Doctors Weigh In On Addyi, The New Women's Libido Pill
Comments from Dr. Tami Rowen, an OB/GYN at University of California, San Francisco Medical Center and member of the department of Obstetrics, Gynecology & Reproductive Sciences are excerpted from the complete article in the Huffington Post.
She says that downplaying the drug because of its minor uptick in sexually satisfying events discounts the major improvements the drug makes in a woman’s real life.
“Many people have said that the improvement wasn’t enough, but this is a very subjective statement,” she said. “For many women, even one or two more satisfying sexual events can be very significant to a woman and her relationship.”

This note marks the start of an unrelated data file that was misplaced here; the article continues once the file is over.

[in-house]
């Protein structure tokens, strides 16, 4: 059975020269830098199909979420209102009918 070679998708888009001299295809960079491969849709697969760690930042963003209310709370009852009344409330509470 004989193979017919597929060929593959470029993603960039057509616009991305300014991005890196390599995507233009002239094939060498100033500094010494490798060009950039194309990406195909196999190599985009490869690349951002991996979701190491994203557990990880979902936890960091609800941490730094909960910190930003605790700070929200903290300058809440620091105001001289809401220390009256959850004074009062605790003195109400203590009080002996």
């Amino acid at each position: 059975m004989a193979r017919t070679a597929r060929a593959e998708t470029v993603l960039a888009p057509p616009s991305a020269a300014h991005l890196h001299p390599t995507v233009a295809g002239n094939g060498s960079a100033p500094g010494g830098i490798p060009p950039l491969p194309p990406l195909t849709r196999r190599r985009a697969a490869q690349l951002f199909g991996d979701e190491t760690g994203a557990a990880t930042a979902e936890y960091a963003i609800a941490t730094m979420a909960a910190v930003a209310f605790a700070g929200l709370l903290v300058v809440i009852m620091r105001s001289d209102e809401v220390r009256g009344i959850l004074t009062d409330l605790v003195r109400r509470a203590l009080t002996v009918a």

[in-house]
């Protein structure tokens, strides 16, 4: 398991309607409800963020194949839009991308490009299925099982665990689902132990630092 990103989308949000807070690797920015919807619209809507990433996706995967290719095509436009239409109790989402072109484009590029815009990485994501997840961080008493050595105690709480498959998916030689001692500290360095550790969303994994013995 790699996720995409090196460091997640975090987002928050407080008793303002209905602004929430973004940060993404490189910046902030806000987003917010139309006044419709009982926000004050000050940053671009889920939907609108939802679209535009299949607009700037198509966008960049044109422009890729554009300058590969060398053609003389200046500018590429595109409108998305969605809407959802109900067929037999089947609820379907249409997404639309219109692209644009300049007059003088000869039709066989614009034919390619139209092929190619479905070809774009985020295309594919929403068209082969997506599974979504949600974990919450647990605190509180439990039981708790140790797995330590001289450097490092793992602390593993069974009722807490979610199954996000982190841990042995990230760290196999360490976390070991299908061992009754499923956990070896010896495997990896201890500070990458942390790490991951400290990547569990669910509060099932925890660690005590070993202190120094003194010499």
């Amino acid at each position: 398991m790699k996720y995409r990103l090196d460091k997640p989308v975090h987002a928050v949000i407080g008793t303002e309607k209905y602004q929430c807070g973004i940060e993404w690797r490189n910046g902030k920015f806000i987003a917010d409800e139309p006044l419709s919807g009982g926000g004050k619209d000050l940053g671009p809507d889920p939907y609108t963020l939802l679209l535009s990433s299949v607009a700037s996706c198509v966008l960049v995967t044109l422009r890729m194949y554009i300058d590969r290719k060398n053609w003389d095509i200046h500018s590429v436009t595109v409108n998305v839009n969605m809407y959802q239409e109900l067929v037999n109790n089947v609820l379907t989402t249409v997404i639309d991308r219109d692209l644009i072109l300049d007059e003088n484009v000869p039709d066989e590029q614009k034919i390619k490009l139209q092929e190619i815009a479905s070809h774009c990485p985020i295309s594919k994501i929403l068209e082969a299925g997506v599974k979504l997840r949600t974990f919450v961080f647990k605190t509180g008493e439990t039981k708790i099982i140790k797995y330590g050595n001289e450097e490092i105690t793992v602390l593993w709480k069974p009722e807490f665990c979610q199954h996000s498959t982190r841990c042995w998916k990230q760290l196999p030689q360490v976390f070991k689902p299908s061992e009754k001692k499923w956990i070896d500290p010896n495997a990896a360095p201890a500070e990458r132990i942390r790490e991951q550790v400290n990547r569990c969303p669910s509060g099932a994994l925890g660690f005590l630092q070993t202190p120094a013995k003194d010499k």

Rowen also noted that the drug’s side effects, which include severely low blood pressure and loss of consciousness if taken with alcohol, are comparable to the side effects of psychoactive medications that were able to win FDA approval far more easily than Addyi. The most common side effects were dizziness, sleepiness, nausea and fatigue, which is why the pill is recommended for use before bed.
Rowen is excited about being able to prescribe Addyi to future patients, and says that in her career, she’s already seen several women who are seeking treatment for low libido and could benefit from it.
“Women who do not tolerate the medication do not have to take it,” she concluded. “This is just one more tool for clinicians who, for too long, have been struggling to help their patients with a very real problem.”
Read the complete article in the Huffington Post.